I've realised what the true stupidity of this architecture is. The "subscribing" element is functionally equivalent to opening a connection to the server, exactly as you would use TCP. So essentially they've invented a lame ass way of simulating TCP with HTTP, except with none of the robustness or predictability or pedigree. And that's why it sucks.
posted by cillit bang at 6:38 AM on August 8, 2009

HTTP requests are sent via TCP/IP. It's an application level protocol. Sending an HTTP request and getting a response is reliable, because TCP/IP is reliable.

I'm not convinced this is the best thing ever, but most of the criticism here seems a bit weak.

It requires the server to make a shit ton of HTTP connections every time a new article us posted.

Previously the client would initiate these connections. The difference now is thats requests that would have returned no new data should be eliminated. The servers would still need to handle a shit ton of connections, the difference being that they would be started by the clients rather than by the server.
posted by chunking express at 8:16 AM on August 8, 2009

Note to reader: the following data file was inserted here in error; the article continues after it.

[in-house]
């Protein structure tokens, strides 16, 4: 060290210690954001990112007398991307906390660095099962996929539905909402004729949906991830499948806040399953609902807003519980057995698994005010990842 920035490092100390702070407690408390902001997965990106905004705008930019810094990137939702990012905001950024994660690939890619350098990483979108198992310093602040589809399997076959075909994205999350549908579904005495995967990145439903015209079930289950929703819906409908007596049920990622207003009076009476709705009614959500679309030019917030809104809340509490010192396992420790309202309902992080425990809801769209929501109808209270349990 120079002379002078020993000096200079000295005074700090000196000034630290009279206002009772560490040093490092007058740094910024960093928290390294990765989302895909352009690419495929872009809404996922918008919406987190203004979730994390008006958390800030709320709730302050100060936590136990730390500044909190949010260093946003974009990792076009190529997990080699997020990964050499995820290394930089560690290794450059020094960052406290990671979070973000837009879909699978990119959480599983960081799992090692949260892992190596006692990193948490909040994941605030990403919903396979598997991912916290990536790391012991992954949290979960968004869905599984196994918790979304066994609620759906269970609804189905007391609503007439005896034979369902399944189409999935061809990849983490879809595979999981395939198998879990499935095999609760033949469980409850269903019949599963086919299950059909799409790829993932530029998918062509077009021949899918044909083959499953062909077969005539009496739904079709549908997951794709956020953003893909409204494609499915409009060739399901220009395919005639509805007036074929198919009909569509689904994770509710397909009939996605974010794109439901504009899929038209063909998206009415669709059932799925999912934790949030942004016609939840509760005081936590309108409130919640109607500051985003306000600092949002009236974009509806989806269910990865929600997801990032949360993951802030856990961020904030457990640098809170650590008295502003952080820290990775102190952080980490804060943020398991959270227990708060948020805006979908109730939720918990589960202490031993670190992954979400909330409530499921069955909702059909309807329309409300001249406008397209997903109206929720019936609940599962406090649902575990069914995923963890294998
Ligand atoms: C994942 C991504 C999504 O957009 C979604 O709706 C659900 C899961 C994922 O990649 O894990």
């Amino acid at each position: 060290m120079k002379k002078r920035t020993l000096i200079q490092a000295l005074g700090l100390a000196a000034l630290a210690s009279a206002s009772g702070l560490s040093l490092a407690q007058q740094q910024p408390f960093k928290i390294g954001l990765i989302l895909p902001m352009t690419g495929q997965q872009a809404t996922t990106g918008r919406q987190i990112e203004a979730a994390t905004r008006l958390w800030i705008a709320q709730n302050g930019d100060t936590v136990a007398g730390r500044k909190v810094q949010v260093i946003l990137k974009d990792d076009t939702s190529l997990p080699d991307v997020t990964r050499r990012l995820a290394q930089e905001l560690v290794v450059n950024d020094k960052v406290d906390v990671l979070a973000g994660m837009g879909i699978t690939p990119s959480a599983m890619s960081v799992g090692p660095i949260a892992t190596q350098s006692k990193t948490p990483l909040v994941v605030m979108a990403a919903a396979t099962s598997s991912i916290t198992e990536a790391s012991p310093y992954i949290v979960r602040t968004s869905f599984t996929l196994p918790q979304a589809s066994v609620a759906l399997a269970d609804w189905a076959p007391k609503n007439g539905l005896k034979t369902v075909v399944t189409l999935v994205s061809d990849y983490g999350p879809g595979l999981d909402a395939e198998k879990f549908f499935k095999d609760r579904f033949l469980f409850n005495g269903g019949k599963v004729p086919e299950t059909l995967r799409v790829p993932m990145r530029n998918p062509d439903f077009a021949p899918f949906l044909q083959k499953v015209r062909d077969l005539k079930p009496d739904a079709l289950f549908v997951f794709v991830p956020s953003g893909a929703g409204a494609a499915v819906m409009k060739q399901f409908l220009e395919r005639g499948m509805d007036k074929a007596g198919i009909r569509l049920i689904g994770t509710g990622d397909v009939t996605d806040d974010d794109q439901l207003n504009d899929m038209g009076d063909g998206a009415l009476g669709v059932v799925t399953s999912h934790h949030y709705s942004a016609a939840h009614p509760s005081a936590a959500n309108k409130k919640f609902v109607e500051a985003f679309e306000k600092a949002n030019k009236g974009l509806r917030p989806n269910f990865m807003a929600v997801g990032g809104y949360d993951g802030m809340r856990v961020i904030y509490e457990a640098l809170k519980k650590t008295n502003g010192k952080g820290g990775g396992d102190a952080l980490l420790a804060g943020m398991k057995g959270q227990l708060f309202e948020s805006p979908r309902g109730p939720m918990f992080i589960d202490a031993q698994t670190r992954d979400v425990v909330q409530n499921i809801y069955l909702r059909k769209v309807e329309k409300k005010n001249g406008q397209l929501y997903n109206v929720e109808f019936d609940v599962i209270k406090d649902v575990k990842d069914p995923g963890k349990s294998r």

With polling, the connections are naturally randomly distributed over time and correspond exactly to the number of clients that are actually interested. With pubsub, the server has to make a million exactly simultaneously (if the teal-time aspect is to work), many if not most will be to clients that have gone away or are unreachable, or just aren't interested anymore. And it has to do this for every post and maybe every edit, which gets silly for any site with any volume of posts.
posted by cillit bang at 8:42 AM on August 8, 2009

For those complaining that this doesn't solve the problems that end users have with polling feeds to changes: you're right, it doesn't, because that's not the problem domain at all. PubSubHubbub is a protocol designed for use between the major content sources (news sites, YouTube, Flickr, Twitter, etc.) and aggregators (Google, Facebook, et. al.) to allow them to more efficiently shove massive amounts of Atom-formatted data around quickly without the overhead of polling.

Limiting access to those endpoints that can both serve as both client (to establish subscriptions) and server (to receive hook notifications) is a feature, not a bug -- it will help to keep the number of subscribers each hub has to notify down to something reasonable.

Polling is robust, adaptable, and easy to implement, but it is hellishly inefficient compared to to a publish/subscribe model when all nodes have relatively high levels of availability and trust. For the big online players, this kind of optimization could literally save them tends of millions of dollars a year simply in reduced bandwidth and power consumption. End users, on the other hand, will not care or be directly impacted at all, which is fine.
posted by rcoder at 11:58 AM on August 8, 2009